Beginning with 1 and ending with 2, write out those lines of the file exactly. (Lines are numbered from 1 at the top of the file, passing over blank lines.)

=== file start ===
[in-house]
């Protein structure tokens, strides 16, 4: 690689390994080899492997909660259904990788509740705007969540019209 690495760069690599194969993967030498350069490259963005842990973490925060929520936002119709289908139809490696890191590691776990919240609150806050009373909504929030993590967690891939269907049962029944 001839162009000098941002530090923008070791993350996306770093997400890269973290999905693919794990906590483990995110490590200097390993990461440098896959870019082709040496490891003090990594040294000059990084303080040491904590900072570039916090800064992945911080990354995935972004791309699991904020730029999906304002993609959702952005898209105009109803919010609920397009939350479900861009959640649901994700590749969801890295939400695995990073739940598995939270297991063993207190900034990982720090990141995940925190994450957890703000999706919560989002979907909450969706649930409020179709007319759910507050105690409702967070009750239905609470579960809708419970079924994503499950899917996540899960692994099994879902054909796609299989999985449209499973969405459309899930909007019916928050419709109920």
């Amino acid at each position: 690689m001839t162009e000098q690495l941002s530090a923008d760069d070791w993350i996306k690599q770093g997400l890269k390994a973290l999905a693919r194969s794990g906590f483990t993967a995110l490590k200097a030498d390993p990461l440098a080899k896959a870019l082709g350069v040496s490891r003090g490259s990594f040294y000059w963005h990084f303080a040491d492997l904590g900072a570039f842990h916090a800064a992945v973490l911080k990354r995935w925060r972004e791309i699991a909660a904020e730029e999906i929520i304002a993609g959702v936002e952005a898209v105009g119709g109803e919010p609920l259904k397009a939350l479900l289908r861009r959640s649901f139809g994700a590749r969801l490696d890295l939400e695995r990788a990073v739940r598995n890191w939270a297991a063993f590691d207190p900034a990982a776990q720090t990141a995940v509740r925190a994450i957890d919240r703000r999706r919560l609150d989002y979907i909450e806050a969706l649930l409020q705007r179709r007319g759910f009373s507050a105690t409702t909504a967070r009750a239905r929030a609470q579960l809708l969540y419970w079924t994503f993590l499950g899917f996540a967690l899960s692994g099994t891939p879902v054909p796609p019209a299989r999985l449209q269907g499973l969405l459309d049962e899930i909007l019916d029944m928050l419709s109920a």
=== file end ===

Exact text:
[in-house]
């Protein structure tokens, strides 16, 4: 690689390994080899492997909660259904990788509740705007969540019209 690495760069690599194969993967030498350069490259963005842990973490925060929520936002119709289908139809490696890191590691776990919240609150806050009373909504929030993590967690891939269907049962029944 001839162009000098941002530090923008070791993350996306770093997400890269973290999905693919794990906590483990995110490590200097390993990461440098896959870019082709040496490891003090990594040294000059990084303080040491904590900072570039916090800064992945911080990354995935972004791309699991904020730029999906304002993609959702952005898209105009109803919010609920397009939350479900861009959640649901994700590749969801890295939400695995990073739940598995939270297991063993207190900034990982720090990141995940925190994450957890703000999706919560989002979907909450969706649930409020179709007319759910507050105690409702967070009750239905609470579960809708419970079924994503499950899917996540899960692994099994879902054909796609299989999985449209499973969405459309899930909007019916928050419709109920």